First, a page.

The Australian finishes breakfast and heads upstairs to pack. Baha shows me YouTube clips of Turkish tulum, and a traditional Turkish men's line dance called Horon. He then asks me if I know what this is called, as he pulls up another line dance. "Riverdance" I respond, and tell him it's Irish clogging. This cultural exchange would continue between us by phone and Facebook for rest of the summer.
At the Bazaar, Baha takes us to the vendor who sells the suzani for his hotel. We are offered tea and seats. We make our selections and are each gifted with a suzani pillow case. The embroidery on mine is incomplete, which makes me smile. Baha also notices and pantomimes with needle and thread, indicating that I could finish the embroidery on it myself. I am also gifted with a silk ikat headscarf.
I photograph a framed goldworked section of an Ottoman robe that is leaning against a wall behind a pile of other things. The Australian takes off to join her friends, and Baha takes me to Iznik Ceramic, managed by Tolga Neidim. I sort through stacks of handmade tiles, and select a few in traditional Turkish motifs. A blue and white Turkish cup rounds out my purchase there.
Iznik Ceramic, Divriki Sk. No: 2/8 Kapalicarsi-Beyazit, Istanbul, firstname.lastname@example.org
We stop for lunch at a sidewalk cafe: a kebab roll, with a huge mound of pickled cucumbers, grilled peppers, and cilantro onto a plastic placemat at a table that reminded me of a lunch counter at Woolworths. A beverage called ayran which reminded me of kiefer. There are no circles on my map today, so I decide to keep my sightseeing to within a few blocks of the hotel.
I find the Ibrahim Pasa Palace, a building that dates back to the Ottoman period which houses the Islamic Art and Ethnology Musuem. It's a treasure trove that would make my friends Sunjan and Khalja want to move here. A nomads tent, called a kara cadir in Turkish, woven from black goat hair with center pole supports, much like a Bedouin tent. Home interiors and women's clothing from the end of the Ottoman period. A lantern built around a Chinese dragon pattern blue and white porcelain drum. Wood and copper doors and 13th century stone reliefs. Sarcophagi in carved wood and stone. Kor'ans that I could not bring myself to photograph. Anatolian kilims that were woven in one piece, a rare find as they are traditionally woven in two or three sections and then stitched together.
Here are additional photos for the Islamic Art Museum.
It has grown chilly and overcast, just like my first day in Istanbul. I try to play the “What's for dinner” game with Cihan, who embarks on a lengthy conversation with Baha before departing for the kitchen. Baha shares with me that there had been a death in his family last night. I had also lost several friends and family recently, and we talked about that a little. I repeated what he had told me earlier, "that only Allah knows when weddings and funerals will occur." There was little else to be said.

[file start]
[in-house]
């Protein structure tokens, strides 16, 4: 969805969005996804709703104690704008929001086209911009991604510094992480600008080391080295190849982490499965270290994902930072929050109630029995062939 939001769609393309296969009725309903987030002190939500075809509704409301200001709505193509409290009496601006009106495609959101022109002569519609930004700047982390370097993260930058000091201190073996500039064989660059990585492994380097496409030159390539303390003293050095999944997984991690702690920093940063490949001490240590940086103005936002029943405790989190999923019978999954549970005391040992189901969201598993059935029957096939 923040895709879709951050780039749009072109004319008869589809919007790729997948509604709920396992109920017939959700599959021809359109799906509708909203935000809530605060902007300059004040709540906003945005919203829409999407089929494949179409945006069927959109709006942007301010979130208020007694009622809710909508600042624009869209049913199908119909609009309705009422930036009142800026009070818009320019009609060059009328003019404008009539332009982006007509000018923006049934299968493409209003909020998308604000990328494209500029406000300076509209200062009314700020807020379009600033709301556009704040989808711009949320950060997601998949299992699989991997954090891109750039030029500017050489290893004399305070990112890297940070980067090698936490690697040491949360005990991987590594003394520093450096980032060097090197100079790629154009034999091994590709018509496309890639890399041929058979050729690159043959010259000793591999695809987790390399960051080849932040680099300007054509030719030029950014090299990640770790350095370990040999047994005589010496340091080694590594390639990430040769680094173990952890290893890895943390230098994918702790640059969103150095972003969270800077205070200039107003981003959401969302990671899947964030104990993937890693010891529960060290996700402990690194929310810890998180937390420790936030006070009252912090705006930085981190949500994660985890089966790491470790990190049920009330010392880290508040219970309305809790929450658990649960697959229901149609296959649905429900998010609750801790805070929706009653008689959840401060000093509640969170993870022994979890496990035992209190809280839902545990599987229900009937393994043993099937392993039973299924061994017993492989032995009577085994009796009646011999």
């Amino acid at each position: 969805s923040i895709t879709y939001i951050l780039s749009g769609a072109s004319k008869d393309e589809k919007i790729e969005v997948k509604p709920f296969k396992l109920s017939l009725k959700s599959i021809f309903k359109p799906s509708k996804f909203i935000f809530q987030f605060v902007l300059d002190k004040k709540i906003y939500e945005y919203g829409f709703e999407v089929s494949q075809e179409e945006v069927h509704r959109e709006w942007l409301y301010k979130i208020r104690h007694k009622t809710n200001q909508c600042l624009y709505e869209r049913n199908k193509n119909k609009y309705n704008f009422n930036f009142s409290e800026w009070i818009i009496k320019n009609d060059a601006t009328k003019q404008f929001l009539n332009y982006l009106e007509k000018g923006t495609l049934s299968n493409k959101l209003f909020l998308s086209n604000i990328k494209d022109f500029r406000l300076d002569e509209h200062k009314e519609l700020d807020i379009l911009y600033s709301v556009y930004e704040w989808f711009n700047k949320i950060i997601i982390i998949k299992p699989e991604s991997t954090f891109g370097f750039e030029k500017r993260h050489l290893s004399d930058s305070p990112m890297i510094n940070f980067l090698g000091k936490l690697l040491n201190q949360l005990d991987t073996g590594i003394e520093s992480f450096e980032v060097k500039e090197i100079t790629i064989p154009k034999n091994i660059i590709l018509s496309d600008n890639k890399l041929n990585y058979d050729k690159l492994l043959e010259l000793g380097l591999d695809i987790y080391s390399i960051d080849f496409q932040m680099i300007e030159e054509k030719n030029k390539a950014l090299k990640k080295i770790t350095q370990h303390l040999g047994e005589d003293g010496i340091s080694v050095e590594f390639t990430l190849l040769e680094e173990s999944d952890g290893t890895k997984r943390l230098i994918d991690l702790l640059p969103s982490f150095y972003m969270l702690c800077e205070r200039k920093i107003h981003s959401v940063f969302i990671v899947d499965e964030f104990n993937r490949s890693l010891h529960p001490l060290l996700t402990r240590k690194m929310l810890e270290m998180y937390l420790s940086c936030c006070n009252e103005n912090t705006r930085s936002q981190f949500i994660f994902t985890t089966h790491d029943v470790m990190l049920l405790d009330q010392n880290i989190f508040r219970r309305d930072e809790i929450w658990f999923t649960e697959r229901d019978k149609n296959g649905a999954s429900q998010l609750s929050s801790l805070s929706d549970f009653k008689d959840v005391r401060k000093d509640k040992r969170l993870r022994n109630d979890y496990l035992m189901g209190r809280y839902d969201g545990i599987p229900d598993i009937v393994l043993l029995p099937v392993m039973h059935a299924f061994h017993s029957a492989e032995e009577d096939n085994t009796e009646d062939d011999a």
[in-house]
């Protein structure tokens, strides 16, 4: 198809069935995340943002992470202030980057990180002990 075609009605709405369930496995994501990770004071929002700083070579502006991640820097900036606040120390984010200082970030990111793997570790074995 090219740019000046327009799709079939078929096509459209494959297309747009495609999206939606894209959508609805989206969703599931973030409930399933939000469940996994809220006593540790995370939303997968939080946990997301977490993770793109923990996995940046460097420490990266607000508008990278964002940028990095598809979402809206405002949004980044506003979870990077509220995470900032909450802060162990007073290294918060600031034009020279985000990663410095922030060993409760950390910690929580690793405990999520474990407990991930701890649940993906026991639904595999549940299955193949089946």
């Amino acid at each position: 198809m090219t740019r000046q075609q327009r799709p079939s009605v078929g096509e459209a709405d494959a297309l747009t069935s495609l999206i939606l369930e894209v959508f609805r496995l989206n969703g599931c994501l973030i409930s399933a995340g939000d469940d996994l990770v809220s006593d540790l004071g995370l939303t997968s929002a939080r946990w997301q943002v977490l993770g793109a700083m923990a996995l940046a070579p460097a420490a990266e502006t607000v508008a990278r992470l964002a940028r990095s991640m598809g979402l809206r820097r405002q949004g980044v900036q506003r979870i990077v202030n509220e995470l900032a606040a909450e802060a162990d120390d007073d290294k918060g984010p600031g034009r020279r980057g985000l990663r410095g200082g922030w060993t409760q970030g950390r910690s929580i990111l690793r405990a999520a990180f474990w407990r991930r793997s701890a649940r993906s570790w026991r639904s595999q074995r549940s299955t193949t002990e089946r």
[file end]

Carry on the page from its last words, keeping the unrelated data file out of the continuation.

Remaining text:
Dinner arrives: potatoes, carrots, and lamb ribs in broth, with a side dish of rice. A nice, simple comfort food. Baha will catch up with me later this evening for a final evening out. I finish packing, settle up my bill and drop my suitcase off at the concierge desk.
Oh look, there's Cihan! It's like he never leaves ...We engage in an incredibly topic-varied conversation, which I step away from whenever he needed to attend to customers. He is a very articulate and intelligent young man. Near 9 PM, he ducks into the Barbecue House, and emerges with a single plate, two pieces of baklava and two forks. These guys! There is no end to the hospitality here...
Baha arrives and we catch the tram across the Galata Bridge, then climb a very steep winding alley of stairs to the base of the Galata Tower in the Beyoglu district. I point out buildings with facades that look like the ones I saw in Genoa. He shows me his favorite church, Sant'Antonio di Padova Church which is locked behind an iron gate. It is the largest Roman Catholic Church in Istanbul, built by the Italian community in 1905 on the site of the original church which had been built in 1725, but later demolished.
We spend the evening walking around and looking at architecture. We thread through crowded streets to an alley and up to the Asmali Mescid, and later the Cicek Pasaji (Flower Passage) where we listen to musicians as they roam from one table to the next, one of which is playing something that looks like a hammer dulcimer.
The Flower Passage building dates back to 1876 and was originally the site of the Naum Theater, a favorite of a couple of Turkish sultans during the 19th century. After the Russian Revolution, impoverished women sold flowers here, giving the building its current name. The tables are set up in a very pleasant covered courtyard formed by two three-story buildings that is actually the alley between Istiklal Avenue and Sahne Street.
We hail a cab back to the Sultanahmet, just after midnight. I am the last guest in his hotel, and since he can sleep the day tomorrow, he sits up with me in the dining area. So we talk... about my Facebook albums that he looked at the other night. The route my plane would take over the North Pole and Canada on its return to Seattle. If there are sharks in Puget Sound. Cars, and sports, and music. Whatever small talk our tired brains coud manage...
The shuttle arrives, and Baha loads my book-heavy luggage into the van. He gives me a warm European-style handshake and promise to keep in touch. It has been a most remarkable trip, and I will never, ever forget this place...
To see my line of hats that were inspired by this trip, please click here.